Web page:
We're starting with Screaming, based on Screaming Without Suffering and The Sounds of Violence, both by Bonnie Raphael. Everything below is copied from my handout:

Screaming must involve warm-up and warm-down

1. warm up the physical body, particularly shoulders, neck, jaw, ribcage
2. get the breath and the body connected
3. vocalize in both the speaking part of range and in the screaming part of range

Warm-down (to restore balance to the vocal mechanism)
1. hydration
2. humming in middle of pitch range
3. yawning
4. gentle neck release and shoulder rolls
5. drop forward and hang with easy deep breathing

The elements of the scream:
1. the sound impulse must originate from the center of the body with deep low breathing behind it
2. always maintain optimal breath flow
3. base your scream on a vocalized yawn with lots of space in the back of the mouth
4. proper alignment
5. hard-palate focus (breath comes from the center, the tone is focused on the hard-palate in head voice)
6. INaudible inhalations
7. breath support
8. relaxed jaw
9. relaxed tongue
10. choose clarity over volume (part of this includes keeping consonants clear and keeping vowels from being choked)

First practice the scream without the sound. Once the technique is achieved, the noise element can be added. When you add the sound, remember to keep that free yawning quality. A very minor degree of constriction will occur in the throat, but it should be super-imposed on a free, yawned sound.

Remember (with discretion), it is perfectly okay to mark screams during rehearsals (particularly during things like tech rehearsals where you would be doing it over and over again).

We continued doing contact improv using the Shakespeare monologues. Some people seemed a little frustrated. It's tricky in that you have to find a way to listen both to your partner's words AND their body, and you also have to be finding your own impulses to move and speak while keeping them safe. There's also a tricky line to walk on what is "acting" and what is not (we're not supposed to be acting in this exercise). We need more work with it, but I think it's going to be good for us.

We need to have our poems memorized by Tuesday.

Iceman gave a "Great Actors Series" presentation on David Garrick. He introduced something that he called "natural acting" (because every time someone in history came up with a new idea about acting, it was something that they thought was more natural than what came before it, but isn't something we would call natural today). What Garrick did was took observations of people going through experiences and imitate it on stage. He is also notable for having high expectations for both the actors in his company and the audiences coming to his theatre (Drury Lane). He was the first person to require actors to attend all rehearsals, and he had a strict policy on them memorizing their lines and blocking instead of relying on prompters. He made the audiences be attentive and respectful, and was the first to prevent people from coming into a performance after it had started.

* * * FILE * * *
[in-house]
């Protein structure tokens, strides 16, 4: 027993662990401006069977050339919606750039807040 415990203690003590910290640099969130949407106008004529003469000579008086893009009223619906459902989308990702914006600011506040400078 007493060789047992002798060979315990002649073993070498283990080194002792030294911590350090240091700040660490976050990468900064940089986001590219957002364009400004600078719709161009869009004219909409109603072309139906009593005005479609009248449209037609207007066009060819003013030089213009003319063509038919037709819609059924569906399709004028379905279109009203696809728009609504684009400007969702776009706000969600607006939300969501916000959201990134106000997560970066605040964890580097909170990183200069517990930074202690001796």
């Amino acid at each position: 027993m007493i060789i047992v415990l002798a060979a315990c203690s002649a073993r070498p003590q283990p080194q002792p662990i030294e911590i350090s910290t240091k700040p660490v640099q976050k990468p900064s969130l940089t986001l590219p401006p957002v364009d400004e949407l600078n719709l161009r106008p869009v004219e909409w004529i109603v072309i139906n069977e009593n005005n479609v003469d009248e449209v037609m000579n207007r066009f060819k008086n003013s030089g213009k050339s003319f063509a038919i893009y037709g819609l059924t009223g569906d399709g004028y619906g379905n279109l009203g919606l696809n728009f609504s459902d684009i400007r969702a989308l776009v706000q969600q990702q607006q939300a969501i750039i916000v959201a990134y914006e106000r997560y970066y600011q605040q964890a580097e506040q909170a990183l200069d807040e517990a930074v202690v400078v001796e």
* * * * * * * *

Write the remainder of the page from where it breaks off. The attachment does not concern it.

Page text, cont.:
We worked on Helen, and it was going really well. It's got some good comedic moments in it.

One of the things that Acting Professoressa really wants us to work on in The Greeks is picking up cues (or as 1st-year Acting Professor would have said, catching faster impulses). She says we should only build in pauses if they are agreed upon by the director, and you must earn the pauses (which is generally done by not abusing them or over-using them). This is especially true in classics. Deep listening is the key. You have to get the impulse to speak BEFORE your partner is done speaking, while still listening to what they have to say. That way, you gain a sense of momentum and become part of the rhythm of the play. This does NOT mean that you should be rushing; you are just so alive in the moment that you are caught up in the need to respond and solve the problem.

Acting Professoressa said that over the weekend, she wants us to really look at our tactics (or "doings", as she calls them) in The Greeks. She wants us to ask the question, "How many ways can I get what I want?"

My biggest goal for Andromache for the weekend is to make her more likable. I'm too forceful right now. I have to find greater ease, and generally make her more empathetic. Acting Professoressa says that she thinks it's all a matter of "point-of-view" work.

The other big goal for the weekend? Getting off-book by Tuesday. Wish me luck. (Wish us all luck, actually.)